Recommendation A00-03

Reassessment of Responses to Aviation Safety Recommendation A00-03

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Engine Chip Detector Requirements

Background

On 18 May 1998, a Pilatus PC-12 aircraft, serial number 151, was on a scheduled domestic flight from St. John's, Newfoundland, to Goose Bay, Labrador, with the pilot, a company observer, and eight passengers on board. Twenty-three minutes into the flight, the aircraft turned back towards St. John's because of a low oil pressure indication. Eight minutes later, the engine (Pratt & Whitney PT6A-67B) had to be shut down because of a severe vibration. The pilot then turned towards Clarenville Airport, but was unable to reach the airfield. The aircraft was destroyed during the forced landing in a bog one and a half miles from the Clarenville Airport. The pilot, the company observer, and one passenger sustained serious injuries.

The Board concluded its investigation and authorized the release of report A98A0067 on 04 February 2000.

Board Recommendation A00-03 (24 March 2000)

The single-engine instrument flight rules equipment standard requires a chip detector system to warn the pilot of excessive ferrous material in the engine lubrication system. The chip detector on the accident PC-12 was designed to be disabled in flight and did not meet the intent of the equipment standard. Transport Canada (TC) has since advised operators of the PC-12 to install an engine chip detector that functions in all regimes of flight.

The chip detector system on board the PC-12 is installed at the six o'clock position in the reduction gearbox (RGB). Only the oil lubricating the RGB and a portion of the lubricating oil from the number three and four engine bearings pass over the chip detector before returning to the scavenge oil pump. None of the lubricating oil from the number one and two engine bearings and none of the oil from the accessory gearbox (AGB) pass over a chip detector before returning to the scavenge oil pump. Oil from these areas goes first through the scavenge oil pump, then through the pressure pump and oil filter, before returning to lubricate the engine components. Therefore, metal generated in these areas would be filtered out prior to encountering the chip detector in the RGB. The chip detector system, as installed, is still not able to warn the pilot of ferrous material generated by all the engine components. Installation of a second chip detector, in the location of the AGB drain plug, would allow for the monitoring of all the unfiltered oil, and could also indicate the presence of ferrous particles if tied into the existing chip indicating system. The engine manufacturer has advised that this chip detecting configuration also exists on other aircraft types equipped with the PT-6 engine.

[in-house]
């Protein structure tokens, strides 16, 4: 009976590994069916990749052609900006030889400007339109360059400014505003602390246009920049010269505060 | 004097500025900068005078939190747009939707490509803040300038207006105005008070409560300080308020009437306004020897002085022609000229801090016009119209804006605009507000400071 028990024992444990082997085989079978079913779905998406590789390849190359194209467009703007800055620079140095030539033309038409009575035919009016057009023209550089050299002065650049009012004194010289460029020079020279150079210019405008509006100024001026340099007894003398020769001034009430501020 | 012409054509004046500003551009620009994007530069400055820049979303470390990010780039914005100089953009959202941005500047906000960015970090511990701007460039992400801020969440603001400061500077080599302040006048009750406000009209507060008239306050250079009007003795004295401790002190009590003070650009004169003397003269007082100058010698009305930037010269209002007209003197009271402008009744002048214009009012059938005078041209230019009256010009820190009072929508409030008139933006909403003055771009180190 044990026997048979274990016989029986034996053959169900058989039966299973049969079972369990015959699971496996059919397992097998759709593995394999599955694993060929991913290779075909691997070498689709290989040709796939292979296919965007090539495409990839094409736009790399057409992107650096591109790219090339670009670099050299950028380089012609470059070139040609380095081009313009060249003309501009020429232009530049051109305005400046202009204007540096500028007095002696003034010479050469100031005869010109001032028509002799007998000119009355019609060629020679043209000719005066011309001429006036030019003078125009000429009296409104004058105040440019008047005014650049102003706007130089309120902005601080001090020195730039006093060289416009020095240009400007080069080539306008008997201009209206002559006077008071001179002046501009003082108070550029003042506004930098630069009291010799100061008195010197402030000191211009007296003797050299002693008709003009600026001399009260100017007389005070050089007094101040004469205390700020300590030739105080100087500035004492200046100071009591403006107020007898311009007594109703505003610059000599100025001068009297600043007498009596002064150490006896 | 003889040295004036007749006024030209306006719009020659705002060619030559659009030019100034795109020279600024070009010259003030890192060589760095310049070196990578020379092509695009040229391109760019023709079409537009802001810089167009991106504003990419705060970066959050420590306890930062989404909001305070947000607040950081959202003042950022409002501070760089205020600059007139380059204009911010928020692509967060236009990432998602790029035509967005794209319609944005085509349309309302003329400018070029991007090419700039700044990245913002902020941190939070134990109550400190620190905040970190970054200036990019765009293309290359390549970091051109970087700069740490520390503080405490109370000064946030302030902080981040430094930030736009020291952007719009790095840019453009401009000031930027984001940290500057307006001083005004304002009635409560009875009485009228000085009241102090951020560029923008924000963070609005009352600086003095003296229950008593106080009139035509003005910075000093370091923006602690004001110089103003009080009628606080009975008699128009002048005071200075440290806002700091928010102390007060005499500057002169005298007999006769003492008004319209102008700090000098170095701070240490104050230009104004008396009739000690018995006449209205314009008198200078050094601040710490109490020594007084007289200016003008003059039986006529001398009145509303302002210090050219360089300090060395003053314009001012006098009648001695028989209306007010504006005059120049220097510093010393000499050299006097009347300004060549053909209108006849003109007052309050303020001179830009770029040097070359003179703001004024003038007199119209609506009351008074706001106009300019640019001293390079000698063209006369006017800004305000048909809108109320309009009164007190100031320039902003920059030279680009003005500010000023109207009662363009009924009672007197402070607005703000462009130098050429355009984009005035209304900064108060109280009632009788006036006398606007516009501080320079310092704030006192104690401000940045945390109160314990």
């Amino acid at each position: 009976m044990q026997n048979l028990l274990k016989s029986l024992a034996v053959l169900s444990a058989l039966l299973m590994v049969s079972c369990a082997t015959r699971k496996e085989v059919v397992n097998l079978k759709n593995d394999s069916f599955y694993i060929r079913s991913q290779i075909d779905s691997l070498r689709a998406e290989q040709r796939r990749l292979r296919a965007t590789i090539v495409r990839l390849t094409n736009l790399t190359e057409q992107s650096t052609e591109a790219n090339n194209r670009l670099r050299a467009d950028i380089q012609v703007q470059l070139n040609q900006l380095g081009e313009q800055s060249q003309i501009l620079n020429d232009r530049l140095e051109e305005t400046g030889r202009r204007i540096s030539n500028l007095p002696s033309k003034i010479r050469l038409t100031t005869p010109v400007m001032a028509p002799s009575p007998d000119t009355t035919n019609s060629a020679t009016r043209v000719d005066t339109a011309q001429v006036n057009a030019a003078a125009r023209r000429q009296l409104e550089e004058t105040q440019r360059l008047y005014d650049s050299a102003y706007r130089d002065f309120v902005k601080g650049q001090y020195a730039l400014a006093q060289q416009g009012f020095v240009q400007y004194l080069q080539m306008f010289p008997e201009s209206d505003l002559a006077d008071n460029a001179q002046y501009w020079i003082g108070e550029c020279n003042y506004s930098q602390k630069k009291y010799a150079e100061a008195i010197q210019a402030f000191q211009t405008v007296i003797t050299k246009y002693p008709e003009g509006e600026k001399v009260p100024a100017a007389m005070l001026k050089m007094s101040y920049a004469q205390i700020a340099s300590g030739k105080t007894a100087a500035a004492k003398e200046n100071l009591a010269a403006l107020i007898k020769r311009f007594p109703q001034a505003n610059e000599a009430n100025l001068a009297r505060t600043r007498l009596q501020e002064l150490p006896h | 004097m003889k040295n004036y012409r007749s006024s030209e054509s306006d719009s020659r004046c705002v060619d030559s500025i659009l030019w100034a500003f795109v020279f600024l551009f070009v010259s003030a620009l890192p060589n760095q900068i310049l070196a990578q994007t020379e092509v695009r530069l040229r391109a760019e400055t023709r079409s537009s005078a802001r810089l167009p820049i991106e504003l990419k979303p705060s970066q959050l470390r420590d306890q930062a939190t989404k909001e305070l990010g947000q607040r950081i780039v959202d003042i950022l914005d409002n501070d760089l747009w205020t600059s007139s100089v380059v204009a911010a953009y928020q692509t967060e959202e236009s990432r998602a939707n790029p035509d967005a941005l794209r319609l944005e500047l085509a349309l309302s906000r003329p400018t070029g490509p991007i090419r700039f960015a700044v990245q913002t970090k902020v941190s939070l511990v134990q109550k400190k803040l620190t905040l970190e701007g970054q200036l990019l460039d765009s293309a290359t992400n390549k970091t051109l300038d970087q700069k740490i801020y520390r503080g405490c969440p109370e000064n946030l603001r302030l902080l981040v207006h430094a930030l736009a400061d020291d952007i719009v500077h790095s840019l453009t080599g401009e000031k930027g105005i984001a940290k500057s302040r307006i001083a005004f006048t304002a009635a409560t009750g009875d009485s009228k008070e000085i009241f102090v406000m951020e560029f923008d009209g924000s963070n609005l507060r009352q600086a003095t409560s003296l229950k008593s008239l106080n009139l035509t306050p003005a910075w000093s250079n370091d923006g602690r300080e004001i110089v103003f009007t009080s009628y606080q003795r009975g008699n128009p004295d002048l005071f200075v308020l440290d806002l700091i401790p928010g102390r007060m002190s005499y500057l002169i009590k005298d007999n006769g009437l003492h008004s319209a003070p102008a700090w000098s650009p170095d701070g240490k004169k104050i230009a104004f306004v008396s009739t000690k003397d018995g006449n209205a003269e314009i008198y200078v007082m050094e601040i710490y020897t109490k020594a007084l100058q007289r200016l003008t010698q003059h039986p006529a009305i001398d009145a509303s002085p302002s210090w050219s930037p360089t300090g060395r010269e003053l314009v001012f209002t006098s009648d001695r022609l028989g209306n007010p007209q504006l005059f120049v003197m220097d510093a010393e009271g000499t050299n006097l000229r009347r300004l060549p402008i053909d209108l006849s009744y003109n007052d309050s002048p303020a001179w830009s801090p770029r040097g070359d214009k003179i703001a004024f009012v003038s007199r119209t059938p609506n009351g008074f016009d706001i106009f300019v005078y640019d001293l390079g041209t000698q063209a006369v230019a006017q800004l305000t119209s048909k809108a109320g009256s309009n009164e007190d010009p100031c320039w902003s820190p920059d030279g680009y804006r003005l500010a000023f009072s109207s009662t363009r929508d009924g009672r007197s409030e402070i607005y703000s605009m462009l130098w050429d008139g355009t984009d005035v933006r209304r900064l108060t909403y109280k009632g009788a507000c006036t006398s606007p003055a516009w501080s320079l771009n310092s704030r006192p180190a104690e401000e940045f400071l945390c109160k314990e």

The engine chip detecting system, as it is presently configured on the PC-12, does not monitor the entire engine lubricating system for ferrous particles, and other aircraft types using the PT-6 may be similarly configured. Therefore, the Board recommends that:

The Department of Transport require that the magnetic chip detecting system on PT-6-equipped single-engine aircraft be modified to provide a warning to the pilot of excessive ferrous material in the entire engine oil lubricating system.
A00-03

Transport Canada's Response to A00-03 (21 June 2000)

In their reply, TC indicated that they will review the consistency of certification and operational requirements of the chip detector system for single-engine aircraft. The results of this review will determine if any additional requirements need to be initiated.

Board Assessment of Transport Canada's Response to A00-03 (13 September 2000)

In their reply, TC indicated that they will review the consistency of certification and operational requirements of the chip detector system for single-engine aircraft. The results of this review will determine if any additional requirements need to be initiated.

Given that it will not be known what/if any safety action TC intends to take, until after they complete their review, the response is assessed as Satisfactory in Part.

Next TSB action

The TSB staff will continue to monitor TC's future actions related to this recommendation, and will update this assessment if appropriate.

Board Reassessment of A00-03 (09 June 2004)

The Commercial Air Services Standard 723.22 has been amended to include subsection 2 (d) requiring a chip detector system to warn the pilot of excessive ferrous material in the entire engine lubrication system in all regimes of flight.

Consequently, this response is considered Fully Satisfactory.

This deficiency file is assigned a Closed status.